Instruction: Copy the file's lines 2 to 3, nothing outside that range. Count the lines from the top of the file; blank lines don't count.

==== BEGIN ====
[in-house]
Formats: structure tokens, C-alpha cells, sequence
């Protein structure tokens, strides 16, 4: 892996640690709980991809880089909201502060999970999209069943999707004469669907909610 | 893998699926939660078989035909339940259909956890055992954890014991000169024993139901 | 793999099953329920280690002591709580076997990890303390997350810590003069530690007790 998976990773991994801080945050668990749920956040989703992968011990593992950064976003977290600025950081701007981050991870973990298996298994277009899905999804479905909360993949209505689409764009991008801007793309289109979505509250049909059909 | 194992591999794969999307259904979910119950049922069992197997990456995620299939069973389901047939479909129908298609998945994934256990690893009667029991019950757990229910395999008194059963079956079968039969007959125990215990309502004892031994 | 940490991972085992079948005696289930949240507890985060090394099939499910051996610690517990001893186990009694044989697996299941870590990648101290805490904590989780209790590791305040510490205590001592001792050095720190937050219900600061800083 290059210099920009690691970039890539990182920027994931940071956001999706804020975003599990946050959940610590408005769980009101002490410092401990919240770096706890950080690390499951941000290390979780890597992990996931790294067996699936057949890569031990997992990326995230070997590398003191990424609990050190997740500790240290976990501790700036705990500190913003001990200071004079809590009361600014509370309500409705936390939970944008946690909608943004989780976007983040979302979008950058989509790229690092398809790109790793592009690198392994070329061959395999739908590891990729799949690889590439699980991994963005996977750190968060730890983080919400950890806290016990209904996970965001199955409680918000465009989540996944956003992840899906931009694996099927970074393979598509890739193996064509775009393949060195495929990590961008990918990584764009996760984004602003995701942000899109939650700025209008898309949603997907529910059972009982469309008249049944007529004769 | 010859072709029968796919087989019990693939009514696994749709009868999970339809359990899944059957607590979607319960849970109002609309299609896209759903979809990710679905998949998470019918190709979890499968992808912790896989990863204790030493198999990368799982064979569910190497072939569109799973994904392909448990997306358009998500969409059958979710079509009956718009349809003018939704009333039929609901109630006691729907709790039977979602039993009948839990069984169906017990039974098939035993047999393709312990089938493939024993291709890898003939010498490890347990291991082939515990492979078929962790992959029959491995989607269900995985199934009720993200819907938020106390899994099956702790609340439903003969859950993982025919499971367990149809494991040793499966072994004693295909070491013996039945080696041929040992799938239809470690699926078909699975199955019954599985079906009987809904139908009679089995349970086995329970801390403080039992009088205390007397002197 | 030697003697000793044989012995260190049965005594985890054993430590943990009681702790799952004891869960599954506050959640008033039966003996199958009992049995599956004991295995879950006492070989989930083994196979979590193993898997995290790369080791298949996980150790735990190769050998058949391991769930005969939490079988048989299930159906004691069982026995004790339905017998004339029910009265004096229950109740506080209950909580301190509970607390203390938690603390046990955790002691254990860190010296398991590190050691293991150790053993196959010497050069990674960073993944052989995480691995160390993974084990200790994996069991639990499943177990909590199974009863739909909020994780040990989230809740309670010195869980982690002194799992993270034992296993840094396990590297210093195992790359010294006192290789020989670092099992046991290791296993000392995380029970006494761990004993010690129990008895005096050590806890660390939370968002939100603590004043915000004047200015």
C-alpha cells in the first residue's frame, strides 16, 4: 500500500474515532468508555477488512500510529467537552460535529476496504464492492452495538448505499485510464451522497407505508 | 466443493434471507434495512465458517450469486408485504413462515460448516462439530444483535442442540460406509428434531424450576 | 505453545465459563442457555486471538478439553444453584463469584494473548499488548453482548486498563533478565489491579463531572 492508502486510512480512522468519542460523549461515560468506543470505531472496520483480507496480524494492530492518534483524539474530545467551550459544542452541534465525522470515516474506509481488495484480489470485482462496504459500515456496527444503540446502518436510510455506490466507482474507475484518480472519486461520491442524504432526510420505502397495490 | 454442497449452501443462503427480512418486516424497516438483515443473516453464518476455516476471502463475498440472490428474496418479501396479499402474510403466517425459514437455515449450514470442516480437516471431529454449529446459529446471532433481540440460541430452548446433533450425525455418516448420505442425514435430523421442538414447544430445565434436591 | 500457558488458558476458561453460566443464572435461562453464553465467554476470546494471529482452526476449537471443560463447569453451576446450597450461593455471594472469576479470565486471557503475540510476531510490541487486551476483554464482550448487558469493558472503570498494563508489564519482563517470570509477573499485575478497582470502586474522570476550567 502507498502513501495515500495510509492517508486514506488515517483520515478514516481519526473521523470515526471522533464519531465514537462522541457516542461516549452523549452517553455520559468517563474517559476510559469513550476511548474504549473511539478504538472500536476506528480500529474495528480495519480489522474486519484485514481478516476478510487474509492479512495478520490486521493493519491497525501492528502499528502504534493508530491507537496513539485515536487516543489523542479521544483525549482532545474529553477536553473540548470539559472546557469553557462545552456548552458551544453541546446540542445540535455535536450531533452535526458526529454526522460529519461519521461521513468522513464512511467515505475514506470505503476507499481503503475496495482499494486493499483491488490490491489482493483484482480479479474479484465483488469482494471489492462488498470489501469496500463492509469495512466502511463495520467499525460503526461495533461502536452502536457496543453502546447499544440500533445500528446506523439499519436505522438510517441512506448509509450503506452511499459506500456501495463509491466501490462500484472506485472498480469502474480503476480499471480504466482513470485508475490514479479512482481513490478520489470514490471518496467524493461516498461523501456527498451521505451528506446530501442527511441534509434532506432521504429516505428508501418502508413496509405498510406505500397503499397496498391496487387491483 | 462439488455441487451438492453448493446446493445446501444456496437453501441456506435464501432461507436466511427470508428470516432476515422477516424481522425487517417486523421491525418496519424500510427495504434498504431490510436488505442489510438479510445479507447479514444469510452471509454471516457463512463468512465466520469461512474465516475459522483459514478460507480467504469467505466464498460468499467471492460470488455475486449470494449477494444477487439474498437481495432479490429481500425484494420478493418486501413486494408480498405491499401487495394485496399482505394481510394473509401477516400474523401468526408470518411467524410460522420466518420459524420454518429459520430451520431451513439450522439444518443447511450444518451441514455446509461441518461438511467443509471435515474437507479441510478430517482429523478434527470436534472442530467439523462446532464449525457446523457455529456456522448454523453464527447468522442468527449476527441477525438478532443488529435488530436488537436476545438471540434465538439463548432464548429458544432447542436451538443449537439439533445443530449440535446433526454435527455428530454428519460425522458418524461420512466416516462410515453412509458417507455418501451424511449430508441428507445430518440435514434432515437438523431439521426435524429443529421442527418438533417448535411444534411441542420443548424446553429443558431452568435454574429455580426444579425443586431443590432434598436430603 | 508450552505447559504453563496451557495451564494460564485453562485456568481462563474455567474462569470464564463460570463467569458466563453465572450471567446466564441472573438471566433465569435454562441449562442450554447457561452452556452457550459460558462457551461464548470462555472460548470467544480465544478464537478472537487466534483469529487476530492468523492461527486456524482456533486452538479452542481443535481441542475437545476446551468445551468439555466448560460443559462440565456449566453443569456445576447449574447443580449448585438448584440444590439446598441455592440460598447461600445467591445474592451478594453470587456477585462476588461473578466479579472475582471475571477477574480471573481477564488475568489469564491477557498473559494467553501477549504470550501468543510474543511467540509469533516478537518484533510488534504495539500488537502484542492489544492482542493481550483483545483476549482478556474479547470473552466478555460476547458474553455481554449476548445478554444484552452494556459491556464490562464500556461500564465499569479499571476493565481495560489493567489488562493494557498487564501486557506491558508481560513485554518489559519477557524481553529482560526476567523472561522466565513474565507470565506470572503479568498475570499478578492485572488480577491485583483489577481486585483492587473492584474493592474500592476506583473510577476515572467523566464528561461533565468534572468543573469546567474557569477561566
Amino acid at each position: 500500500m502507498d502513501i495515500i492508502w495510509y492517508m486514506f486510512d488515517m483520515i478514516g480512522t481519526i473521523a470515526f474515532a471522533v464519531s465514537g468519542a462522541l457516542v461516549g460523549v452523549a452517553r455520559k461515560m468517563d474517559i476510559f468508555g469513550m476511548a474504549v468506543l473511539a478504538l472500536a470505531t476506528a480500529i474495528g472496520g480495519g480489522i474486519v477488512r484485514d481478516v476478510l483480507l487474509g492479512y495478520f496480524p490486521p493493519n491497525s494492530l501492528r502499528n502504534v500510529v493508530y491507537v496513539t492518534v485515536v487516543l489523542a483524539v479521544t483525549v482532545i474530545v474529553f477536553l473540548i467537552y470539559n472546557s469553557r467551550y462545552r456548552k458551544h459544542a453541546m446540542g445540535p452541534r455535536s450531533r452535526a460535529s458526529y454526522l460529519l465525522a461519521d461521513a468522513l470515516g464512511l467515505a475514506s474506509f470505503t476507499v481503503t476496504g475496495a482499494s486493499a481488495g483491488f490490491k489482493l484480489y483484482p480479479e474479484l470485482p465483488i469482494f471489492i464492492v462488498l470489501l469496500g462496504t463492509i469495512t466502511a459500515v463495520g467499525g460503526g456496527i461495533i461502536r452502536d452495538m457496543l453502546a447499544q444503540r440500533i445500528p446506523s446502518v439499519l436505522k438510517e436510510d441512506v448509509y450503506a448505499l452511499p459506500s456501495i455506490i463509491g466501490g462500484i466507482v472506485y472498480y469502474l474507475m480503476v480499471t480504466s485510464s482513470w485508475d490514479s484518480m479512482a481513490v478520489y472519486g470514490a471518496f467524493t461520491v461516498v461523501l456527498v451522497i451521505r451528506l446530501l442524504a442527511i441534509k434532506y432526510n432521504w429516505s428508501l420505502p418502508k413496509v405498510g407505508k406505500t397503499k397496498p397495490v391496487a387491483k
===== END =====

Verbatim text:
Formats: structure tokens, C-alpha cells, sequence
């Protein structure tokens, strides 16, 4: 892996640690709980991809880089909201502060999970999209069943999707004469669907909610 | 893998699926939660078989035909339940259909956890055992954890014991000169024993139901 | 793999099953329920280690002591709580076997990890303390997350810590003069530690007790 998976990773991994801080945050668990749920956040989703992968011990593992950064976003977290600025950081701007981050991870973990298996298994277009899905999804479905909360993949209505689409764009991008801007793309289109979505509250049909059909 | 194992591999794969999307259904979910119950049922069992197997990456995620299939069973389901047939479909129908298609998945994934256990690893009667029991019950757990229910395999008194059963079956079968039969007959125990215990309502004892031994 | 940490991972085992079948005696289930949240507890985060090394099939499910051996610690517990001893186990009694044989697996299941870590990648101290805490904590989780209790590791305040510490205590001592001792050095720190937050219900600061800083 290059210099920009690691970039890539990182920027994931940071956001999706804020975003599990946050959940610590408005769980009101002490410092401990919240770096706890950080690390499951941000290390979780890597992990996931790294067996699936057949890569031990997992990326995230070997590398003191990424609990050190997740500790240290976990501790700036705990500190913003001990200071004079809590009361600014509370309500409705936390939970944008946690909608943004989780976007983040979302979008950058989509790229690092398809790109790793592009690198392994070329061959395999739908590891990729799949690889590439699980991994963005996977750190968060730890983080919400950890806290016990209904996970965001199955409680918000465009989540996944956003992840899906931009694996099927970074393979598509890739193996064509775009393949060195495929990590961008990918990584764009996760984004602003995701942000899109939650700025209008898309949603997907529910059972009982469309008249049944007529004769 | 010859072709029968796919087989019990693939009514696994749709009868999970339809359990899944059957607590979607319960849970109002609309299609896209759903979809990710679905998949998470019918190709979890499968992808912790896989990863204790030493198999990368799982064979569910190497072939569109799973994904392909448990997306358009998500969409059958979710079509009956718009349809003018939704009333039929609901109630006691729907709790039977979602039993009948839990069984169906017990039974098939035993047999393709312990089938493939024993291709890898003939010498490890347990291991082939515990492979078929962790992959029959491995989607269900995985199934009720993200819907938020106390899994099956702790609340439903003969859950993982025919499971367990149809494991040793499966072994004693295909070491013996039945080696041929040992799938239809470690699926078909699975199955019954599985079906009987809904139908009679089995349970086995329970801390403080039992009088205390007397002197 | 030697003697000793044989012995260190049965005594985890054993430590943990009681702790799952004891869960599954506050959640008033039966003996199958009992049995599956004991295995879950006492070989989930083994196979979590193993898997995290790369080791298949996980150790735990190769050998058949391991769930005969939490079988048989299930159906004691069982026995004790339905017998004339029910009265004096229950109740506080209950909580301190509970607390203390938690603390046990955790002691254990860190010296398991590190050691293991150790053993196959010497050069990674960073993944052989995480691995160390993974084990200790994996069991639990499943177990909590199974009863739909909020994780040990989230809740309670010195869980982690002194799992993270034992296993840094396990590297210093195992790359010294006192290789020989670092099992046991290791296993000392995380029970006494761990004993010690129990008895005096050590806890660390939370968002939100603590004043915000004047200015």